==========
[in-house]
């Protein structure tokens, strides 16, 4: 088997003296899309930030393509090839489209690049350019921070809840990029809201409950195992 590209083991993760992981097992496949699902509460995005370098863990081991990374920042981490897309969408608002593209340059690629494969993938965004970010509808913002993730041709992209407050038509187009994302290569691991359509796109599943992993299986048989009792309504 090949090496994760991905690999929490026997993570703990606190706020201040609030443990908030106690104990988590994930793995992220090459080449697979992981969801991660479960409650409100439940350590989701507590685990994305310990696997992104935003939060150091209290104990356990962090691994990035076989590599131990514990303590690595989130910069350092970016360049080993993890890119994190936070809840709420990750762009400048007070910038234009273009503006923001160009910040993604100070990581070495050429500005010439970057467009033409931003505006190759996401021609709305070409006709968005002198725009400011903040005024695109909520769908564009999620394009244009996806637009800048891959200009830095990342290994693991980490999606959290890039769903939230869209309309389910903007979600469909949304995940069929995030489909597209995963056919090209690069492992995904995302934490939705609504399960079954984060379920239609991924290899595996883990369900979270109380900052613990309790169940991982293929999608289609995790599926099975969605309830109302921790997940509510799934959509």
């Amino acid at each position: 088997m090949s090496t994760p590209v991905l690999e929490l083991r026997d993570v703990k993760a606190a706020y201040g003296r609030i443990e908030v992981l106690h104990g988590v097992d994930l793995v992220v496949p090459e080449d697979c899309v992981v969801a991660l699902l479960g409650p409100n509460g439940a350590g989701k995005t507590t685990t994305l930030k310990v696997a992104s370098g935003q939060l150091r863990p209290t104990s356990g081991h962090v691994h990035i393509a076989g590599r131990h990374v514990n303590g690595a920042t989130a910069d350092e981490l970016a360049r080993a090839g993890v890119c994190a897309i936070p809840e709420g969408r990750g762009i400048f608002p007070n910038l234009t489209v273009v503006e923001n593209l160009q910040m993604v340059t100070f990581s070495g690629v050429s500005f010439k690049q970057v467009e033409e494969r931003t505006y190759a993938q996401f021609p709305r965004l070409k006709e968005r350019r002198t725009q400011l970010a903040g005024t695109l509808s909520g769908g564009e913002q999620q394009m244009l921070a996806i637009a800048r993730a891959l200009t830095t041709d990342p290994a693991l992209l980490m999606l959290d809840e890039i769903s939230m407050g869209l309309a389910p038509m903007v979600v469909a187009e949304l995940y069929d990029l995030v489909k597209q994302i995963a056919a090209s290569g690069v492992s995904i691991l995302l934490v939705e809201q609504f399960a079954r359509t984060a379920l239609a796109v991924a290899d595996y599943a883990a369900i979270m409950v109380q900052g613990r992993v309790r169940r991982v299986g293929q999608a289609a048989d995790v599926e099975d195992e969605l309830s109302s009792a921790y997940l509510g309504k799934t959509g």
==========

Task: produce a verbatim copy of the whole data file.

[in-house]
């Protein structure tokens, strides 16, 4: 088997003296899309930030393509090839489209690049350019921070809840990029809201409950195992 590209083991993760992981097992496949699902509460995005370098863990081991990374920042981490897309969408608002593209340059690629494969993938965004970010509808913002993730041709992209407050038509187009994302290569691991359509796109599943992993299986048989009792309504 090949090496994760991905690999929490026997993570703990606190706020201040609030443990908030106690104990988590994930793995992220090459080449697979992981969801991660479960409650409100439940350590989701507590685990994305310990696997992104935003939060150091209290104990356990962090691994990035076989590599131990514990303590690595989130910069350092970016360049080993993890890119994190936070809840709420990750762009400048007070910038234009273009503006923001160009910040993604100070990581070495050429500005010439970057467009033409931003505006190759996401021609709305070409006709968005002198725009400011903040005024695109909520769908564009999620394009244009996806637009800048891959200009830095990342290994693991980490999606959290890039769903939230869209309309389910903007979600469909949304995940069929995030489909597209995963056919090209690069492992995904995302934490939705609504399960079954984060379920239609991924290899595996883990369900979270109380900052613990309790169940991982293929999608289609995790599926099975969605309830109302921790997940509510799934959509």
């Amino acid at each position: 088997m090949s090496t994760p590209v991905l690999e929490l083991r026997d993570v703990k993760a606190a706020y201040g003296r609030i443990e908030v992981l106690h104990g988590v097992d994930l793995v992220v496949p090459e080449d697979c899309v992981v969801a991660l699902l479960g409650p409100n509460g439940a350590g989701k995005t507590t685990t994305l930030k310990v696997a992104s370098g935003q939060l150091r863990p209290t104990s356990g081991h962090v691994h990035i393509a076989g590599r131990h990374v514990n303590g690595a920042t989130a910069d350092e981490l970016a360049r080993a090839g993890v890119c994190a897309i936070p809840e709420g969408r990750g762009i400048f608002p007070n910038l234009t489209v273009v503006e923001n593209l160009q910040m993604v340059t100070f990581s070495g690629v050429s500005f010439k690049q970057v467009e033409e494969r931003t505006y190759a993938q996401f021609p709305r965004l070409k006709e968005r350019r002198t725009q400011l970010a903040g005024t695109l509808s909520g769908g564009e913002q999620q394009m244009l921070a996806i637009a800048r993730a891959l200009t830095t041709d990342p290994a693991l992209l980490m999606l959290d809840e890039i769903s939230m407050g869209l309309a389910p038509m903007v979600v469909a187009e949304l995940y069929d990029l995030v489909k597209q994302i995963a056919a090209s290569g690069v492992s995904i691991l995302l934490v939705e809201q609504f399960a079954r359509t984060a379920l239609a796109v991924a290899d595996y599943a883990a369900i979270m409950v109380q900052g613990r992993v309790r169940r991982v299986g293929q999608a289609a048989d995790v599926e099975d195992e969605l309830s109302s009792a921790y997940l509510g309504k799934t959509g």